The coast is finally going to see some decent weather for this weekend. Recent rains have improved steelheading so the coast is a good option for this weekend. Suns out and with light cloud cover in the coming forecast steelhead fishing will be best around early morning and evening hours. Sea runs will begin moving into the coastal systems anytime after the 4th. Don’t forget those streamers and big leggy dries for resident cutthroat. They will be very active until the water warms too much.

Valley: Good

Fish counts continue to be good – 200-300 summer steelhead per day. Spring Chinook fishing continues to challenge most, but the recent overcast skies have been making life easier. Our weather is forecast to make a major shift – back to summer weather – 90-degree days and high sun. Valley trout fishing is going off as it should in late June.  Caddis are still the main meal for these trout but always be prepared for a stone, drake, and pmd hatch… Or nymph with large attractor nymphs with trailers – possie bugger and caddis emerger or small pheasant tail.

Desert: Good

Sun and high temps are in the forecast for the eastern part of the state.  With the salmon/stonefly hatch all but finished caddis are coming into play, and remember folks those caddis start lighten up as the season wears on.  Those eastern lakes are looking good as well with callibaetis becoming active. Don’t forget your ant patterns sight fisher and steamers on intermediate or sinking lines through the deep stretches of the lake.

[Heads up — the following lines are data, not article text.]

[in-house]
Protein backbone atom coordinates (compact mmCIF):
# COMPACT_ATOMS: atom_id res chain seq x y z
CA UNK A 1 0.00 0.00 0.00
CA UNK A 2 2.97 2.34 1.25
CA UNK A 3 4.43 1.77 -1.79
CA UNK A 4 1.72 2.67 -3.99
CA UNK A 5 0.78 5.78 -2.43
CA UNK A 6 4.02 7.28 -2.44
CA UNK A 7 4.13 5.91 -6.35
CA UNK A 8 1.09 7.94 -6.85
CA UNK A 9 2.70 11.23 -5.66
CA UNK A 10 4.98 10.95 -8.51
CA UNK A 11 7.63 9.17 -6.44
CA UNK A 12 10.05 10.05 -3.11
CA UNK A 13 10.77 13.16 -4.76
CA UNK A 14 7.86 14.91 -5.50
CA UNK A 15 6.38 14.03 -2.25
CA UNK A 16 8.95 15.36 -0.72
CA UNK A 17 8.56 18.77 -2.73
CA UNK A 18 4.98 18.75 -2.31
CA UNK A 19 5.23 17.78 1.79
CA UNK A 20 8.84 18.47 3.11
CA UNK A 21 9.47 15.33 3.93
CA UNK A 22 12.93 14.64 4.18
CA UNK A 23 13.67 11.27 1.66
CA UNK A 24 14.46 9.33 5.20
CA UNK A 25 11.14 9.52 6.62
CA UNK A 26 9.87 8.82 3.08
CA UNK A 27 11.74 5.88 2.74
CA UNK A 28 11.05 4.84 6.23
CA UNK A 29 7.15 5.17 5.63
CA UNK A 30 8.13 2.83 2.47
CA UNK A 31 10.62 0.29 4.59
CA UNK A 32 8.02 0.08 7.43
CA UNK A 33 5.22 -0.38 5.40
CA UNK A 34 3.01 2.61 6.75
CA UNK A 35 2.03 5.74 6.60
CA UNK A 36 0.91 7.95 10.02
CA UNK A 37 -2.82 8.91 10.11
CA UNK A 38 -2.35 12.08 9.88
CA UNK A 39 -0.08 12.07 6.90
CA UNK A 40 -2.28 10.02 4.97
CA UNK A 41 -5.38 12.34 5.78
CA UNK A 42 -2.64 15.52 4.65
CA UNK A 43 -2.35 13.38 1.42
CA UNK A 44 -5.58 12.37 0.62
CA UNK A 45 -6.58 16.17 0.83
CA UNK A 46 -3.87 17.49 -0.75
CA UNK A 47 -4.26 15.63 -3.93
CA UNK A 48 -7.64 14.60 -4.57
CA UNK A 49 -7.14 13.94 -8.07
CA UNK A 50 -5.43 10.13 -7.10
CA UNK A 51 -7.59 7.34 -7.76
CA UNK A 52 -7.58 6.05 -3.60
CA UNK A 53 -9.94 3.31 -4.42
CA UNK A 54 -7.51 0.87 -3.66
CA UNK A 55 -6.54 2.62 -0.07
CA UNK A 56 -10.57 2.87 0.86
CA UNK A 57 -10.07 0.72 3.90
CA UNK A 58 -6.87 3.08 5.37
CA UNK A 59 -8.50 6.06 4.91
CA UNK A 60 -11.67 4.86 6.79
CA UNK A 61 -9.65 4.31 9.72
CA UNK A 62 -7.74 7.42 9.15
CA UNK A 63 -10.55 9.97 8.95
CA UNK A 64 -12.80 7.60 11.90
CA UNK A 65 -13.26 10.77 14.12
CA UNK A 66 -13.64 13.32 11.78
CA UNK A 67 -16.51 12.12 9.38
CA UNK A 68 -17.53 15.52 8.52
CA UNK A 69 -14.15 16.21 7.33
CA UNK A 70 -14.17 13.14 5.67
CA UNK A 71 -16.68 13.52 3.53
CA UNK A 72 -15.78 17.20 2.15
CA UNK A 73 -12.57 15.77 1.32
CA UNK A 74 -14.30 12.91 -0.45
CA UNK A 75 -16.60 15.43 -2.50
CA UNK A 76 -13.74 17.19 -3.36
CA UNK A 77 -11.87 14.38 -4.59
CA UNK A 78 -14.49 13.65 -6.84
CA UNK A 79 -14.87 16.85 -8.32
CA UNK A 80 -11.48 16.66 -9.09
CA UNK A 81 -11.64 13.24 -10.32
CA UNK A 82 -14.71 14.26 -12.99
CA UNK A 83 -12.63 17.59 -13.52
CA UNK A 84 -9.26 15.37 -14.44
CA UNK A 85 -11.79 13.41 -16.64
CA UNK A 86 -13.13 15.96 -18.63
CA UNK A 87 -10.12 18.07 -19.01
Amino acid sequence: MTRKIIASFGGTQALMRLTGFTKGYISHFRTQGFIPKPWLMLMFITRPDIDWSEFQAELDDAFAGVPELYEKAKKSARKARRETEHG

Fishing Forecast — June 20, 2013

Coast

Good
Rain is forecast so bring your jacket, but rain also means fresh anadromous fish moving into our coastal systems – give a skater a try for steelhead! Cutthroat are more than ready to take your fly. Try attractor patters and classic nymphs, dries, and streamers, the fish are not too picky. Give a buggy, bushy dry some movement and watch them go airborne! Lastly, bring more flies than you think you’ll need, the brush and over hanging trees are perfect gear catchers.

Valley

Good
The valley weather feels like spring here in Oregon. There are showers and sun forecast, so choose the right days to go if you have that luxury. Look for green caddis and pmds on the surface and possie buggers, hare’s ears, and fox squirrels for nymphs. For steelhead and salmon, there are finally solid fish numbers coming over the falls (Willamette Falls: 21,000 chinook and 8,600 steelhead). Cloud cover and rainy days, with improving numbers should improve fishing.

Desert

Good
Similar to the Valley, thunderstorms and patches of clouds forecast, so watch yourself in the afternoons. Hatches are now becoming regular with PMDs, green drakes and caddis being the most common. The salmonfly hatch has come to an end, but the goldens are still around. Central Oregon lakes are productive with damselflies, ants, callibaetis. Try sinking your ant or beetle in wind pockets for a different twist.

Fishing Forecast — June 13, 2013

Coast